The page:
Late in spring and early in the fall, puddles-bring mushrooms, and mushrooms in Italy bring their gatherers, both professional and amateur, who scour the woods with bent back and a large potato sack in hand. As I am writing this, at the end of September in Venice, baskets full of fresh wild mushrooms are glorifying the Rialto market, displaying porcini (Boletus edulis), yellow and black finferli (chanterelles), spug-nole (morels), chiodini (“little nails,” a long-stemmed, densely clustered variety), and ovoli (orange-capped agaricus).
When Italian cooks say funghi—mushrooms—they are referring to the wild variety, because the cultivated ones are a poorly regarded synthetic version of the real thing. Ovoli are highly prized for salads; but to cook with, the intense musky scent and juicy flesh of porcini makes it by far the most desirable of all funghi.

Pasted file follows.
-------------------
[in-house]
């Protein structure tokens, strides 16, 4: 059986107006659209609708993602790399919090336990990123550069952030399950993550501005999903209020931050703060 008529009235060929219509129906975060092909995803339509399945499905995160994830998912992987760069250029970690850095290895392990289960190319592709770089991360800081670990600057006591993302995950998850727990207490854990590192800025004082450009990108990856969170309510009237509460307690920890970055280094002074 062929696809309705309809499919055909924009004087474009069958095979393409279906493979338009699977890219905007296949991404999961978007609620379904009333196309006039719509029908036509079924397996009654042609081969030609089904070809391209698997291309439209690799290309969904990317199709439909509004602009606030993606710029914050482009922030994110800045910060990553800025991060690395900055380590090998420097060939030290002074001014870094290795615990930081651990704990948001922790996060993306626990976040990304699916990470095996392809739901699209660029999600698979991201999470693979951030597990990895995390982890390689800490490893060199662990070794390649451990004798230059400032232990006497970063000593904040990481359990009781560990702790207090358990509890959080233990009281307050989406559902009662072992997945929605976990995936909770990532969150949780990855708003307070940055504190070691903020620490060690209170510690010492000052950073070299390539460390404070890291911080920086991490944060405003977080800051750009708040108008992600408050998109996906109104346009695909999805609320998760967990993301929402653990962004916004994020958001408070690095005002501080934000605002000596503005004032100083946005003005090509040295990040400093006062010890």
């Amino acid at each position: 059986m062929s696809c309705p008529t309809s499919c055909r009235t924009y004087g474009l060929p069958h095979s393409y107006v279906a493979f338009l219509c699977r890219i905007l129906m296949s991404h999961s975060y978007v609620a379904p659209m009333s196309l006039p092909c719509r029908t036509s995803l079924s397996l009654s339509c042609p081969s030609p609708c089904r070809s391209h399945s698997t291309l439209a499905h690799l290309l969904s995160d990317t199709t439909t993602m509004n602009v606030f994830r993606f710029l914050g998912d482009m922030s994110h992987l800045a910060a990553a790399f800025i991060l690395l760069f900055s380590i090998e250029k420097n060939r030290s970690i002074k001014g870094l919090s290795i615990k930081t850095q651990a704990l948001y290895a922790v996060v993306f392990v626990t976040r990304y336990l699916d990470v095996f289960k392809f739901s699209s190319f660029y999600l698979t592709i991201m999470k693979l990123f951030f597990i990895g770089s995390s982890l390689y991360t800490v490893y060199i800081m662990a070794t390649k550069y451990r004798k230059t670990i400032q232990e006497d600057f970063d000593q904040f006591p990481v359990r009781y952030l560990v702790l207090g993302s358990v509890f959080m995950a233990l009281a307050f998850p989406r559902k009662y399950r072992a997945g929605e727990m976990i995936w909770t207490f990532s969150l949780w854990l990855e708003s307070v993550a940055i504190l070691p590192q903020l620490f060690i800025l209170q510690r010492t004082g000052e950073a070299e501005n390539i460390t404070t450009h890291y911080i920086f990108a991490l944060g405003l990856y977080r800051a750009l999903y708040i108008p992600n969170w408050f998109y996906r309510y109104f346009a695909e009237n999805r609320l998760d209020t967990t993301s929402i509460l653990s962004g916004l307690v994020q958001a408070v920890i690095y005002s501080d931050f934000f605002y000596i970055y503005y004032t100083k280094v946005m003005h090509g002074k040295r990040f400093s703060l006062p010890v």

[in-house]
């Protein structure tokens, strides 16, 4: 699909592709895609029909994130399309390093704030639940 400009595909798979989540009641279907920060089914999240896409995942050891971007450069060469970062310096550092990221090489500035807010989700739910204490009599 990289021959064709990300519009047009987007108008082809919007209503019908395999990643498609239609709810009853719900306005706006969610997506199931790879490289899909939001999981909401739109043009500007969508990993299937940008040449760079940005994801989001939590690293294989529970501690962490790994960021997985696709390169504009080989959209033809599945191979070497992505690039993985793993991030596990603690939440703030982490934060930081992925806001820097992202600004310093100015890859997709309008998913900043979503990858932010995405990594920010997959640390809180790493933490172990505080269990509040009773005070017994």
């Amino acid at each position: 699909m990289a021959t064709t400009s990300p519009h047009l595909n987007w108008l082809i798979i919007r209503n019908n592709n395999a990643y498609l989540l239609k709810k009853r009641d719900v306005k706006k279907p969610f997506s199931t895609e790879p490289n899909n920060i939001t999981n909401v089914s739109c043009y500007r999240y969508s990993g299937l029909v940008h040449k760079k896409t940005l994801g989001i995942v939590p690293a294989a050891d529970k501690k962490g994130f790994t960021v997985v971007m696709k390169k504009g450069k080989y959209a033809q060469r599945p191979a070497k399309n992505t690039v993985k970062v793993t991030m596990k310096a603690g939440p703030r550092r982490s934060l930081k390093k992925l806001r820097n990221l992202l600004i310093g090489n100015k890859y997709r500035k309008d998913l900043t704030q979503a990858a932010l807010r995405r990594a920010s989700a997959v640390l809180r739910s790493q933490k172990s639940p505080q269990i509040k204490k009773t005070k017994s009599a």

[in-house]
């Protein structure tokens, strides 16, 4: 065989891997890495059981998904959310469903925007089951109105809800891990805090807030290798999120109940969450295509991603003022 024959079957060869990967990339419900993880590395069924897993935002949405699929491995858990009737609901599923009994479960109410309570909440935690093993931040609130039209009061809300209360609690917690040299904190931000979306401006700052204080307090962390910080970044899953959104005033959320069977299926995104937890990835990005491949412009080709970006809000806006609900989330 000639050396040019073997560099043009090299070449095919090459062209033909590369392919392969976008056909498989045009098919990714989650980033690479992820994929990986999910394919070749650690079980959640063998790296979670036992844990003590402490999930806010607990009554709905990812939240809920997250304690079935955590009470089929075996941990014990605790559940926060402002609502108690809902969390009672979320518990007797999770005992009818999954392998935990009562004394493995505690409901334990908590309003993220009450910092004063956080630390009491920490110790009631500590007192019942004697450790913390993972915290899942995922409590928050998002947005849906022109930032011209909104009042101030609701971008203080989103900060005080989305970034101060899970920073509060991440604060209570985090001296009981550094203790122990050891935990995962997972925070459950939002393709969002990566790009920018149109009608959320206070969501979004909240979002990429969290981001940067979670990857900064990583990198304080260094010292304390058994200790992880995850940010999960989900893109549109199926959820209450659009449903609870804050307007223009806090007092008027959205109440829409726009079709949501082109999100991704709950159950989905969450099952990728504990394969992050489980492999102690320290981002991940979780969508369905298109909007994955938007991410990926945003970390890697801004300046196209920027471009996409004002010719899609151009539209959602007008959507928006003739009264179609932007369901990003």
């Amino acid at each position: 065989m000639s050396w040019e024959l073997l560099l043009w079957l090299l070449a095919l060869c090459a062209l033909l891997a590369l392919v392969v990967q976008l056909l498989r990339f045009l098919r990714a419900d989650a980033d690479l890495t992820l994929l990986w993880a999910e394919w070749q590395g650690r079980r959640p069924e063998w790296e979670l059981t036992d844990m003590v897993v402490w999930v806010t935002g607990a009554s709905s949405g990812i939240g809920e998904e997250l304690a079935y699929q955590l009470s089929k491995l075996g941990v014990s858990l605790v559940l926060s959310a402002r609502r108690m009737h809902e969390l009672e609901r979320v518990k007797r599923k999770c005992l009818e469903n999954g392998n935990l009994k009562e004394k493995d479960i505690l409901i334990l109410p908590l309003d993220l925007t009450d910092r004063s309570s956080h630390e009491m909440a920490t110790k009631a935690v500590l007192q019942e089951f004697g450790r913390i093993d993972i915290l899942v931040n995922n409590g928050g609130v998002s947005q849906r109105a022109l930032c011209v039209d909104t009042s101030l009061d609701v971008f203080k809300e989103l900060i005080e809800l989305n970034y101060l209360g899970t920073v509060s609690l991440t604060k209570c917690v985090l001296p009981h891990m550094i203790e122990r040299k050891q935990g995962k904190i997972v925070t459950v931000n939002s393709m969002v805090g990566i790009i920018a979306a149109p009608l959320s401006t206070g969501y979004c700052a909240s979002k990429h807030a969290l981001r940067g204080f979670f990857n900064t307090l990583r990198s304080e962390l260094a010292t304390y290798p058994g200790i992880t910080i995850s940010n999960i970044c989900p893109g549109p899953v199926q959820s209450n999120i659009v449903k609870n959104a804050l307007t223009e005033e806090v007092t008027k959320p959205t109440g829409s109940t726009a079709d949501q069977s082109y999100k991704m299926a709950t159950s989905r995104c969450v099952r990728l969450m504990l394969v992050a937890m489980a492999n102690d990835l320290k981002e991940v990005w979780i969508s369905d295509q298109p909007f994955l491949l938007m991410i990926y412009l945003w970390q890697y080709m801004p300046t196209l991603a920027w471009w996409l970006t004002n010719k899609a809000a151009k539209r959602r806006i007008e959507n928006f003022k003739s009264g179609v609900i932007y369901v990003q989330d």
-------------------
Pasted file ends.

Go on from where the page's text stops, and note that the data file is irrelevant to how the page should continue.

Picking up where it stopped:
When working with cultivated mushrooms, I try to find methods that will excite from them flavor reminiscent of Boletus. An example is the combination of dried porcini and fresh cultivated white button mushrooms that I discovered years ago; it is described in my earlier books. Recently I found that I could achieve a comparable result by using white mushrooms and fresh shiitake together. The exchange of flavor that takes place between the two varieties produces such a remarkable evocation of the aroma that one looks for in Boletus that, as long as I have shiitake, I am more peacefully resigned to the absence of fresh porcini from American markets.
There is nothing like olive oil for bringing out the woodsy accent from mushrooms, and that is how I start them. But I love to serve mushrooms with homemade pasta, whose porous texture thirsts for butter and cream, so I add the two in the final cooking stage to achieve both objectives, full mushroom flavor from the mushrooms and an elegant sauce for fine homemade egg pasta.
© 1997 Marcella Hazan estate. All rights reserved.